MLB players average salary tops record $4 million -- but there's a catch
With overall revenues also at a record high thanks to big TV deals, the players piece of the pie has shrunk 33 percent over the past 12 years.
Major League Baseball players make bank, as the kids say. The Associated Press did some figuring, and reported Tuesday that the average annual MLB salary in 2014 will surpass $4 million — a princely sum, and also a record. In 1976 when free agency began, the average salary was about $50,000, or roughly $206,000 in today's dollars when measuring against the consumer price index. And these certainly ain't your grandfather's ballplayers, who used to work during the offseason at second jobs in order to help make ends meet.
Players of today know they have it good.
Fueled by the largest two-year growth in more than a decade, the average salary projects to be about $4.25 million, according to the AP study, with the final figure depending on how many players are put on the disabled list before the first pitch is thrown. That is up from $3.95 million on the first day of last season and $3.65 million when 2013 began.
"MLB's revenues have grown in recent years, with the increase in national and local broadcast rights fees being a primary contributor," said Dan Halem, MLB's chief legal officer. "It is expected that player compensation will increase as club revenues increase."
Yes, about those club revenues. Thanks in large part to rich local and national TV contracts that have tripled in recent years, MLB is a $9 billion industry, so even though a $4.25 million average player salary is a wonderful amount of money, league owners are getting off cheaply when it comes to payroll.
As this astute analysis by Nathaniel Grow of Fangraphs shows, the players share of the wealth in MLB has been in sharp decline for more than a decade:
After peaking at a little more than 56% in 2002, today MLB player salaries account for less than 40% of league revenues, a decline of nearly 33% in just 12 years. As a result, player payroll today accounts for just over 38% of MLB’s total revenues, a figure that just ten years ago would have been unimaginably low.
If I’m an MLB player, reversing this trend is my number one priority heading into the 2016 CBA negotiations.
So that's the downside to labor peace. Donald Fehr is spinning in his grave, and the man's alive and well working for NHL players. Marvin Miller is just laying there, shaking his head. M.M. doesn't spin.
Now, this is not a call for the MLBPA to hear the proletariat's call and go out on strike, or that fans need to sell candy or have a scrap drive and give players the proceeds in order to supplement their waning incomes. It's billionaires vs. millionaires, and many of you would just want to stay out of it and that's fine.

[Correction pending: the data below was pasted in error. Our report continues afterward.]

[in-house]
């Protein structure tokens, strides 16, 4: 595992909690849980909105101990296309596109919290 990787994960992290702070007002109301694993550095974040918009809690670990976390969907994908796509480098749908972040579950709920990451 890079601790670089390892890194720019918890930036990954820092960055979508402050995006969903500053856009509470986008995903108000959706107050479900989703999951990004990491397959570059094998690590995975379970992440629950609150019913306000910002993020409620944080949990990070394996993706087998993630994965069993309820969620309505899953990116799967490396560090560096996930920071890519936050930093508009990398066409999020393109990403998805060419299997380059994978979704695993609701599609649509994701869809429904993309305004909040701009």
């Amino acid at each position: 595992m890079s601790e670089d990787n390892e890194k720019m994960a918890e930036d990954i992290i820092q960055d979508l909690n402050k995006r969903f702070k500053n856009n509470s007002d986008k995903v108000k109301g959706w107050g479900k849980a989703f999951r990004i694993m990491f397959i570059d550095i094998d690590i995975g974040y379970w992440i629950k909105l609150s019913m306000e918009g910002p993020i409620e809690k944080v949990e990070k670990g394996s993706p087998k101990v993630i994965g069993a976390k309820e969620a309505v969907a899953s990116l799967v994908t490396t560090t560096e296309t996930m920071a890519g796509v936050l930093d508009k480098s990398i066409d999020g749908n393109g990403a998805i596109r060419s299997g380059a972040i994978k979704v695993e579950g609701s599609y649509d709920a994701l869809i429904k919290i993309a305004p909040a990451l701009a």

All that's being said is, the players are the sport and they're getting the... short end of the stack of the gold bricks.
How do MLB players compare to the NFL and NBA? Grow in Fangraphs writes that all three unions got more than 50 percent of revenues in 2001, with MLB players getting the most. Today, all three are below 43 percent, with MLB players getting the least.
So, what's been happening, other than illegal owner collusion, (which no one is alleging yet)? FanGraphs suggests the following are true:
• Owners have gotten smarter and more efficient — they're not overpaying for older free agents as often.
• They're signing their own players to team-friendly contract extensions that buy out arbitration and, in some cases, free-agency years.
• Revenue sharing and luxury tax penalties have lessened the incentive to spend on payroll.
• Payroll disparity between big-market and small-market teams has not changed appreciably in the revenue-sharing era. The Kansas City Royals and Pittsburgh Pirates haven't closed the gap on the Yankees and Dodgers, for example.
As an astute baseball fan points out, many ownership groups aren't simply pocketing the cash, or using it to buy a new fleet of yachts. Some are paying for their franchises, which have skyrocketed in value. And the biggest losers (you're not going to believe this) are fans of teams like the Dodgers, made richer by local TV deals but who also don't televise the games to most fans because of fees disputes with cable companies. Or fans who are made to pay more for games in order to subsidize the deals.
So, if you don't want to wave the union flag for Tony Clark and the players, it's understandable.
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